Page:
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The extent to which a brain injured individual can resume premorbid functioning depends on factors ranging from the physiological to the psychological. Originally published in 1989, the thesis of this volume is that atheoretical application of practical techniques in clinical neuropsychology is as ill-conceived as a neuropsychological theory that fails to acknowledge the role of historical or situational context in behaviour or task performance. The chapters that follow address this thesis as experimental psychologists join clinicians in an effort to bridge the gap between theoretical abstraction and practical reality.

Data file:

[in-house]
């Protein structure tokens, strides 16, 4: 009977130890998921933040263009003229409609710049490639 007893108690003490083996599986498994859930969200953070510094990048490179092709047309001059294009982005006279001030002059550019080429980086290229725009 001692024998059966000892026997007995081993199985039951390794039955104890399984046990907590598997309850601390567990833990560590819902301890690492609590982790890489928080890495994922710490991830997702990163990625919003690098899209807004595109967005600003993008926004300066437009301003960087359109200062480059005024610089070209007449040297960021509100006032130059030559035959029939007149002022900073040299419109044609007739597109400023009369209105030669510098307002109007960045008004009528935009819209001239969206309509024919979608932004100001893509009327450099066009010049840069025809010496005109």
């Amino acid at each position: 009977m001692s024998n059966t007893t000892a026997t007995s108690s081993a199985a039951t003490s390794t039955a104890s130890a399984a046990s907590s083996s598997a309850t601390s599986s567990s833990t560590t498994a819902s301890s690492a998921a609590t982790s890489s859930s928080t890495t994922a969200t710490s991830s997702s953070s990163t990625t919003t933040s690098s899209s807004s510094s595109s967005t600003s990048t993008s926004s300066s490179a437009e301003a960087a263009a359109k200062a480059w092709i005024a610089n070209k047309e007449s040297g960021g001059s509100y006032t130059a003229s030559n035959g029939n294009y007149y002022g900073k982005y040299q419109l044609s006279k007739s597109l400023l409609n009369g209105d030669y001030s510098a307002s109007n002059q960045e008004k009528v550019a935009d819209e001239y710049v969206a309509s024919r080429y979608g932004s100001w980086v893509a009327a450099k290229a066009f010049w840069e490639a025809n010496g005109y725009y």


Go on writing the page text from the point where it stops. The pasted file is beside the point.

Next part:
|Publication date:||14th August 2020|
|Publisher:||Routledge an imprint of Taylor & Francis Ltd|
|Format:||Paperback / softback|
|Categories:||Neurology & clinical neurophysiology, Physiological & neuro-psychology, biopsychology, Psychological theory & schools of thought,|
Ellen PerecmanMore About Ellen Perecman